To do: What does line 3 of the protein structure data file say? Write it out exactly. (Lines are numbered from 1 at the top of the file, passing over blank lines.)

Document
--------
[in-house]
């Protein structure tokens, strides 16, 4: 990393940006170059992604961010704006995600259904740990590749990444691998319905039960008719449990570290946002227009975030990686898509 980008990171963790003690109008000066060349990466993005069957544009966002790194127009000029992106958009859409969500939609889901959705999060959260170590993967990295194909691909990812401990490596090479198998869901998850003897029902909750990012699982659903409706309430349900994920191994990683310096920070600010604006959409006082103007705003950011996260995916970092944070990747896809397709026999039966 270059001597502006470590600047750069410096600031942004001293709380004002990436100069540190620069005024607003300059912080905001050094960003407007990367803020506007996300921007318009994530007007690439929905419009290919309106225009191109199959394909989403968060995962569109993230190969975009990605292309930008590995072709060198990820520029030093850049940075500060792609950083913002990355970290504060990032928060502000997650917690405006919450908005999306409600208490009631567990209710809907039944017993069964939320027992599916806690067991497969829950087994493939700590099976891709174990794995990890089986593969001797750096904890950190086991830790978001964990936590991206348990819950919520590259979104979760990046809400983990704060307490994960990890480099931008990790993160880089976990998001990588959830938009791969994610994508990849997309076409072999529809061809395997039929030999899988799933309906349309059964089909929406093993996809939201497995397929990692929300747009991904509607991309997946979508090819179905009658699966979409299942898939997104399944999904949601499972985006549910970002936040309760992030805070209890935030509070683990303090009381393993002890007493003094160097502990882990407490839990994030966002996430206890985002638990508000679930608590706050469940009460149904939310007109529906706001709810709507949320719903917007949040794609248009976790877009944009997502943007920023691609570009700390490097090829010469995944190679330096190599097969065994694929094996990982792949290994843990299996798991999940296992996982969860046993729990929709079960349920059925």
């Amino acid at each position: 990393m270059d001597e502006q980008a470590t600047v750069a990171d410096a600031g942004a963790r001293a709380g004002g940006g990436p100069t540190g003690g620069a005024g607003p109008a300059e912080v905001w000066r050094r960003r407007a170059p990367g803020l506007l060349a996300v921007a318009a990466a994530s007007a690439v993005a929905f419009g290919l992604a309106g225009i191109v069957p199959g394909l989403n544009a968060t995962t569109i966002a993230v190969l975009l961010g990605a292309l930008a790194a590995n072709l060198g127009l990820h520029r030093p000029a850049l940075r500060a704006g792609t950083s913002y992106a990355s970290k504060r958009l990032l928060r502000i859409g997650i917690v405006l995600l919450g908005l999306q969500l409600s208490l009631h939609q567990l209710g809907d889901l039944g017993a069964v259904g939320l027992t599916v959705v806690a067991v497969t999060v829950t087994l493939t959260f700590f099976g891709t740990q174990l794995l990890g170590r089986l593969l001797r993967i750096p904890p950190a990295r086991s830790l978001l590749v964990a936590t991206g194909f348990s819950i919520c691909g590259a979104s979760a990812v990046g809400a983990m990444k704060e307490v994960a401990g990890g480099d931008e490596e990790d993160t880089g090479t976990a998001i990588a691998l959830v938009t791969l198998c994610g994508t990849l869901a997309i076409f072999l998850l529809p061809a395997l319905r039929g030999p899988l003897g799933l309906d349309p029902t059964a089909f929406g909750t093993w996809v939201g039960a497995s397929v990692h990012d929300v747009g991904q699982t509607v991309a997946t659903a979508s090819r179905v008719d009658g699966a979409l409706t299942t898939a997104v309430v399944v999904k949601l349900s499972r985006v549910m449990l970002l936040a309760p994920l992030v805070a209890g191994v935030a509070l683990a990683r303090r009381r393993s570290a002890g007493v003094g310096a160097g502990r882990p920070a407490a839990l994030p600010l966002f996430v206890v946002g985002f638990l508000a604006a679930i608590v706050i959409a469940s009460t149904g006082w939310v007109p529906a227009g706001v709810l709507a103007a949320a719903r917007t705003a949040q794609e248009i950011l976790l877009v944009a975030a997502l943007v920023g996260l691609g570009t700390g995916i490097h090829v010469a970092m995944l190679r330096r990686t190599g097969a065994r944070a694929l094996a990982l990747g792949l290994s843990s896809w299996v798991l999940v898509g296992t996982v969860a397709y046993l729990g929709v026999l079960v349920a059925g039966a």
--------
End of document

């Amino acid at each position: 990393m270059d001597e502006q980008a470590t600047v750069a990171d410096a600031g942004a963790r001293a709380g004002g940006g990436p100069t540190g003690g620069a005024g607003p109008a300059e912080v905001w000066r050094r960003r407007a170059p990367g803020l506007l060349a996300v921007a318009a990466a994530s007007a690439v993005a929905f419009g290919l992604a309106g225009i191109v069957p199959g394909l989403n544009a968060t995962t569109i966002a993230v190969l975009l961010g990605a292309l930008a790194a590995n072709l060198g127009l990820h520029r030093p000029a850049l940075r500060a704006g792609t950083s913002y992106a990355s970290k504060r958009l990032l928060r502000i859409g997650i917690v405006l995600l919450g908005l999306q969500l409600s208490l009631h939609q567990l209710g809907d889901l039944g017993a069964v259904g939320l027992t599916v959705v806690a067991v497969t999060v829950t087994l493939t959260f700590f099976g891709t740990q174990l794995l990890g170590r089986l593969l001797r993967i750096p904890p950190a990295r086991s830790l978001l590749v964990a936590t991206g194909f348990s819950i919520c691909g590259a979104s979760a990812v990046g809400a983990m990444k704060e307490v994960a401990g990890g480099d931008e490596e990790d993160t880089g090479t976990a998001i990588a691998l959830v938009t791969l198998c994610g994508t990849l869901a997309i076409f072999l998850l529809p061809a395997l319905r039929g030999p899988l003897g799933l309906d349309p029902t059964a089909f929406g909750t093993w996809v939201g039960a497995s397929v990692h990012d929300v747009g991904q699982t509607v991309a997946t659903a979508s090819r179905v008719d009658g699966a979409l409706t299942t898939a997104v309430v399944v999904k949601l349900s499972r985006v549910m449990l970002l936040a309760p994920l992030v805070a209890g191994v935030a509070l683990a990683r303090r009381r393993s570290a002890g007493v003094g310096a160097g502990r882990p920070a407490a839990l994030p600010l966002f996430v206890v946002g985002f638990l508000a604006a679930i608590v706050i959409a469940s009460t149904g006082w939310v007109p529906a227009g706001v709810l709507a103007a949320a719903r917007t705003a949040q794609e248009i950011l976790l877009v944009a975030a997502l943007v920023g996260l691609g570009t700390g995916i490097h090829v010469a970092m995944l190679r330096r990686t190599g097969a065994r944070a694929l094996a990982l990747g792949l290994s843990s896809w299996v798991l999940v898509g296992t996982v969860a397709y046993l729990g929709v026999l079960v349920a059925g039966a």